INDIANAPOLIS (AP) — Indiana’s second-largest teacher organization announced Tuesday that its members may resort to striking to ensure a safe return to school as the state continues to deal with the coronavirus pandemic.
The Indiana chapter of the American Federation of Teachers, which represents around 4,500 teachers and education staff statewide, said schools should reopen for in-person instruction only if teachers and school staff are provided with adequate personal protective equipment, funding is provided for necessary safety resources such as masks and cleaning products, and cases in the community are under control. The union did not explain what an acceptable level of infection might be.
If those safeguards aren’t met, AFT Indiana President GlenEva Dunham said union members would consider a strike. A resolution passed by AFT’s national executive council indicates the union will back local or state-led teachers strikes relating to educator health and safety during the pandemic.
“The members of AFT Indiana will not be threatened or bullied into returning to situations that are not safe,” Dunham said. “Our lives and our children’s lives are at stake.”
She said the union is monitoring school reopenings “day-by-day.” Dozens of Indiana school districts have already reopened for in-person classes, or are planning to in the coming weeks, and Dunham said concerns remain about the precautions in place for brick-and-mortar settings.
Some school buildings don’t have central air, creating a “difficult” situation for students and teachers required to wear masks throughout the school day. In most classrooms, it’s also “virtually impossible” to space desks at least 6 feet apart to keep students socially distant.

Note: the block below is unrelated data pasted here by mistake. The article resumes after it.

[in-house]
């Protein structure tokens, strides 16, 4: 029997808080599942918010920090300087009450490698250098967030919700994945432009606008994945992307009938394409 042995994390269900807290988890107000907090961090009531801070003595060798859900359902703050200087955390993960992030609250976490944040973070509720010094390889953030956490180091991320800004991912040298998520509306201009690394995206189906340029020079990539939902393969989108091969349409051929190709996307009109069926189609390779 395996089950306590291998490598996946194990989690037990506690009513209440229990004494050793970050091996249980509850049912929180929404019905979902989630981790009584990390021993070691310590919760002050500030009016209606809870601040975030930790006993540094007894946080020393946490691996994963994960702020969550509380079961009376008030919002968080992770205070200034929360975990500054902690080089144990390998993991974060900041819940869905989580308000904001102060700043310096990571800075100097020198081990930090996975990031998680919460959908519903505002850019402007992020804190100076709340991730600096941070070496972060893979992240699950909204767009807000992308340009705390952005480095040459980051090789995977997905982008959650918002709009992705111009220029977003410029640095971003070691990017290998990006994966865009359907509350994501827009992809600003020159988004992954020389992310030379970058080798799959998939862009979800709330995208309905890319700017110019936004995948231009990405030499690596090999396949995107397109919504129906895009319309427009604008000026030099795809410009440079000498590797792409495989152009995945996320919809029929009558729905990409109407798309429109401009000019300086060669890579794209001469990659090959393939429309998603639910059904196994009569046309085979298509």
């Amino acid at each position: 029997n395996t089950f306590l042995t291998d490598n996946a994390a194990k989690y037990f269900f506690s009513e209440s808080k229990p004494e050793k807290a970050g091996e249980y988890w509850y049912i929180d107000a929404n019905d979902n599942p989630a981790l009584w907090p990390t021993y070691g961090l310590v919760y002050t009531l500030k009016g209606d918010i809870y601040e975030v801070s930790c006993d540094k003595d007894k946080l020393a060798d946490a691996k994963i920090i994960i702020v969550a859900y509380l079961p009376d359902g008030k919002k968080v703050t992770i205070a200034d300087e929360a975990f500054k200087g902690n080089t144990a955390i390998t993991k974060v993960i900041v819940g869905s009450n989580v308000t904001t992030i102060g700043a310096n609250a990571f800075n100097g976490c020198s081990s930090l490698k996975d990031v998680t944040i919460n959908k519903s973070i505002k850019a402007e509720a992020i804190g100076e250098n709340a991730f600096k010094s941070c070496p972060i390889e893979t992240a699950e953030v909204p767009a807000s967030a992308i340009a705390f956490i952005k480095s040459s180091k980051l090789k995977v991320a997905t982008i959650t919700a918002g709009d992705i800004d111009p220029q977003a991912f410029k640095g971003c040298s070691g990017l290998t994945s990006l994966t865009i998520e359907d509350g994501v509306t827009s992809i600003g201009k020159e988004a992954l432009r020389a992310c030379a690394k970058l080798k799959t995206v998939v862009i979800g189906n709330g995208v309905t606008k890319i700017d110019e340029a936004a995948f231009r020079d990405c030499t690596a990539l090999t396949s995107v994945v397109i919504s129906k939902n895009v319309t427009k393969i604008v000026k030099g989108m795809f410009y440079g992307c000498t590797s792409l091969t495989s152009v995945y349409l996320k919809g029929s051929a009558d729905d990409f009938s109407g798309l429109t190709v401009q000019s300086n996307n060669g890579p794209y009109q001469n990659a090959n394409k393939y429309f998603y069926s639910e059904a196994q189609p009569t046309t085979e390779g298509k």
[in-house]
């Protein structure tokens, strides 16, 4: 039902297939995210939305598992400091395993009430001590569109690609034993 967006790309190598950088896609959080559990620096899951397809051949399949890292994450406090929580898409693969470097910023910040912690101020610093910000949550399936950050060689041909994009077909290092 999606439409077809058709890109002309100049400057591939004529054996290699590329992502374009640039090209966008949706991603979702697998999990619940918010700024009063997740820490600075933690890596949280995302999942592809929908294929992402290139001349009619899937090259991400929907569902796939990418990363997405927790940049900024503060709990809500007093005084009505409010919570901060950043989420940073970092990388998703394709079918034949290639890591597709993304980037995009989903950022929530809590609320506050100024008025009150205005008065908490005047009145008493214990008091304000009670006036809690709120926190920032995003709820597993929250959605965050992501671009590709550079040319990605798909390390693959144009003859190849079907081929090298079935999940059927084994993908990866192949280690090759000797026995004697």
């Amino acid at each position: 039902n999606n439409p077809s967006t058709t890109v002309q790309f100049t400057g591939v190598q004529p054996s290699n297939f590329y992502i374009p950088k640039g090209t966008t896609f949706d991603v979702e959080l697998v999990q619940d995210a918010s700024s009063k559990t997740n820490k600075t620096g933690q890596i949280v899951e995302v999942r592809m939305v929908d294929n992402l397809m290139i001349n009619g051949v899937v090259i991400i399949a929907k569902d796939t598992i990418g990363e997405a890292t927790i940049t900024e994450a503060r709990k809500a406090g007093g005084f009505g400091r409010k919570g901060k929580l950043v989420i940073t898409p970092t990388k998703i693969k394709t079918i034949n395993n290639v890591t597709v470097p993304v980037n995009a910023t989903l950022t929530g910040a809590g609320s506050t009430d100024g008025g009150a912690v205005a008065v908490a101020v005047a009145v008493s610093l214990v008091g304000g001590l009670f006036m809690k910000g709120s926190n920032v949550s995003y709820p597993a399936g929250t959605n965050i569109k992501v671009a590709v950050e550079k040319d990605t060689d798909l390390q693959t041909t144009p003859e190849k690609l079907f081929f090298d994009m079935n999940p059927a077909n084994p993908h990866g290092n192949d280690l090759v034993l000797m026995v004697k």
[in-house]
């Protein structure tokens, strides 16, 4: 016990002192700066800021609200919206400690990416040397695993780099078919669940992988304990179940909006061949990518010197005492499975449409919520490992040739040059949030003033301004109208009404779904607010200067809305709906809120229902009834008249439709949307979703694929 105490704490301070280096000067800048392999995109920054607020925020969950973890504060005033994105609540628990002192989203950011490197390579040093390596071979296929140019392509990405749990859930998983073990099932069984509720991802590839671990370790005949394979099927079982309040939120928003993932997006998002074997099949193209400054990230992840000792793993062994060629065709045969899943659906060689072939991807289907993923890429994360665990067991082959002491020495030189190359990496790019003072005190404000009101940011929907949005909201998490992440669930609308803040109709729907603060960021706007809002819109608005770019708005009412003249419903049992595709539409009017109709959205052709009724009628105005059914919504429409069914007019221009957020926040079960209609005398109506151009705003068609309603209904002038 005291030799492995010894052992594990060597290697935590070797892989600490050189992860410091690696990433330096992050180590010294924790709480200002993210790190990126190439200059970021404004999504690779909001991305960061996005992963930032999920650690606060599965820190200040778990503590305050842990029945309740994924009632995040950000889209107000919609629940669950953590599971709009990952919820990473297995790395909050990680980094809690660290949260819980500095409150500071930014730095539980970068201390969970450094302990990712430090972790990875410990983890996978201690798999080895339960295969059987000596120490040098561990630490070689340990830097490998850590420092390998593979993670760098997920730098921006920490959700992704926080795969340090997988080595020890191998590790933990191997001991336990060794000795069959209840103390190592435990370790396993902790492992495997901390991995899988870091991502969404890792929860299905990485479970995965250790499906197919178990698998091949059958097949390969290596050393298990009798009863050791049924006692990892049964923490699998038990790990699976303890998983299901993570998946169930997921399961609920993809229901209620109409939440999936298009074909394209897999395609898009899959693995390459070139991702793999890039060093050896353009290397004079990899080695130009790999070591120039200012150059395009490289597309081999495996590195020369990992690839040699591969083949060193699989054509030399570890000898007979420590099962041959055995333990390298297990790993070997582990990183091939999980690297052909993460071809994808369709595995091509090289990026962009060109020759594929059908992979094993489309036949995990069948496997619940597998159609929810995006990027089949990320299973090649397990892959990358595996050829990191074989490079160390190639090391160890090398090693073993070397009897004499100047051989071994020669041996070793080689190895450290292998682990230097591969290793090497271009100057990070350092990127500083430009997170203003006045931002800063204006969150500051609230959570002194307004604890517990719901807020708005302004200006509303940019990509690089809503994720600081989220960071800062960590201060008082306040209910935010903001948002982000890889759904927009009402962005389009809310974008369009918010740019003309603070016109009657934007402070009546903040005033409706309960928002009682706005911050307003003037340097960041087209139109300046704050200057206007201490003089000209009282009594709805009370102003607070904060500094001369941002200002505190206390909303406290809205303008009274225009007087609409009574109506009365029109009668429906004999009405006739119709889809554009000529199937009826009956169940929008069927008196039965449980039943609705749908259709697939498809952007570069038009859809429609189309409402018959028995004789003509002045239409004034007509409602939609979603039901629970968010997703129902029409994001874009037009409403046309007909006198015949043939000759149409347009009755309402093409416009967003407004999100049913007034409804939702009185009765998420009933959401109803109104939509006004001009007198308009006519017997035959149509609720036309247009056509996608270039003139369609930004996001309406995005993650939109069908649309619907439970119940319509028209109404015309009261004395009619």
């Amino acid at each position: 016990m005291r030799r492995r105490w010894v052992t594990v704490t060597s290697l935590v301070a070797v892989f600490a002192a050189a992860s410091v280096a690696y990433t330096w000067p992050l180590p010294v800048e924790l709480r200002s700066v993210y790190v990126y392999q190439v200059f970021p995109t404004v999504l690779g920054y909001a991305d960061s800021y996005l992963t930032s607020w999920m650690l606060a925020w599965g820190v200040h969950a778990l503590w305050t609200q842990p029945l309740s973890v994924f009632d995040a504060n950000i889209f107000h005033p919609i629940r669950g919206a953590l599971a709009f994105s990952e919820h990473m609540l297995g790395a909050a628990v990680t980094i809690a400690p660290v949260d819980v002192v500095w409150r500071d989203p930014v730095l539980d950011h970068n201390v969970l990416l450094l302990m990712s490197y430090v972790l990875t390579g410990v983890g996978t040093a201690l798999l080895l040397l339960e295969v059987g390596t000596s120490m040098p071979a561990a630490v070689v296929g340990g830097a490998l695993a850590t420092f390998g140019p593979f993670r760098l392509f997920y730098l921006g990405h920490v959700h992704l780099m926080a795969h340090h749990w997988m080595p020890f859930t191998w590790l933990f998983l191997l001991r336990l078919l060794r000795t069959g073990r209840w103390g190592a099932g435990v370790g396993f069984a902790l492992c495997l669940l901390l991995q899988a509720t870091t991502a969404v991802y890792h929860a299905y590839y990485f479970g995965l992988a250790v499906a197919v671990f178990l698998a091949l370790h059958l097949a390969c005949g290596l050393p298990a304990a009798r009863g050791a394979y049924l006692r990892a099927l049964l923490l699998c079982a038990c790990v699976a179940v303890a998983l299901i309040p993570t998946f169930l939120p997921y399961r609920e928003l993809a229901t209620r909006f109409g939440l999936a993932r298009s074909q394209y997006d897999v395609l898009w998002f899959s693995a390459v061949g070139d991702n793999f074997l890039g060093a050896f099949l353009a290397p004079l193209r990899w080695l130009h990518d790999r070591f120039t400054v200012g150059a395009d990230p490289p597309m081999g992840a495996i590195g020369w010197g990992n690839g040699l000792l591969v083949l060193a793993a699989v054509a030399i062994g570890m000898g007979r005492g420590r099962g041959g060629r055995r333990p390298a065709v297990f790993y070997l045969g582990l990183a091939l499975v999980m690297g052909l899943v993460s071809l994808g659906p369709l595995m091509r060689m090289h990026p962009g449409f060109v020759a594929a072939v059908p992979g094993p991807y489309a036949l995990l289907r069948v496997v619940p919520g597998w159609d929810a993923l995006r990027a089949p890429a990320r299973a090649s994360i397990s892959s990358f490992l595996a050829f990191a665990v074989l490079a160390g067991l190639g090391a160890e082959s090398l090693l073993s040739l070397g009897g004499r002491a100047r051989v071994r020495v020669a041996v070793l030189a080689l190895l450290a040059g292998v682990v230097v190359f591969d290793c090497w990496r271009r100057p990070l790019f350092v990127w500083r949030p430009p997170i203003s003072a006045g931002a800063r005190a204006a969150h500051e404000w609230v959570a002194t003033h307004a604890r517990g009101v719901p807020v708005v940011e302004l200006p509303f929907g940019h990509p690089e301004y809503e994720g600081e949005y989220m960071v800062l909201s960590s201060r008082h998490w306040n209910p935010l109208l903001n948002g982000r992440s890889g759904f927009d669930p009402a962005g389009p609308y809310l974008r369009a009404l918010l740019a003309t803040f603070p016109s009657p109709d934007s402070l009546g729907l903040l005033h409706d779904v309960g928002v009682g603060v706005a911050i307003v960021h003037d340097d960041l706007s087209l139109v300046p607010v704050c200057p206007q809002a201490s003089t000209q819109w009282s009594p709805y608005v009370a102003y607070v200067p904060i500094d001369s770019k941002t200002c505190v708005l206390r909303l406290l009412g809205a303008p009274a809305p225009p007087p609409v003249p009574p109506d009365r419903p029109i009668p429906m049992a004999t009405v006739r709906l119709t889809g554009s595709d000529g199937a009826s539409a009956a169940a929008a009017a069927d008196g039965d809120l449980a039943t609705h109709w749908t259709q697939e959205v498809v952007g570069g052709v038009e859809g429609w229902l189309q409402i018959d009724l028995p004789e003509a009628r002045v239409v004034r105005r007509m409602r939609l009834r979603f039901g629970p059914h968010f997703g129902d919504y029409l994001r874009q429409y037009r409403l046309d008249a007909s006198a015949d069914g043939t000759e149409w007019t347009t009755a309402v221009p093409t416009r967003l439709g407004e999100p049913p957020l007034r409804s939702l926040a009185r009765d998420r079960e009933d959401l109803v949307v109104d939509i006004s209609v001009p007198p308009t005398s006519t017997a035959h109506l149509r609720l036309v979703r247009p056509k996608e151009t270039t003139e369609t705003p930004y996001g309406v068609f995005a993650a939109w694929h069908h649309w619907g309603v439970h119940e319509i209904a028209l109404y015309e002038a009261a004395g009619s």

“There are things that we’re asking for in order for us to feel safe,” Dunham said. “If they can’t do that, then we ask to go virtual.”
The Indiana Department of Education and the Indiana Association of Public School Superintendents did not immediately respond to requests for comment.
Teachers in Avon Community Schools, just west of Indianapolis, gathered with signs Monday to peacefully protest district schools reopening, she said. On Tuesday, the school district said it learned that a second high school staff member had tested positive for the coronavirus since classes resumed July 29.
Even with remote learning options available, teachers are still being pressured to teach on two learning platforms without consideration for the strain it places on them, Dunham added. It’s another issue she called on districts to consider when weighing learning options for the new academic year.
Last week, the Indiana State Teachers Association, the largest teachers union in the state, also called for school buildings to only reopen if coronavirus cases are “under control in the community” and that specific protections are in place for students and staff to keep the virus at bay.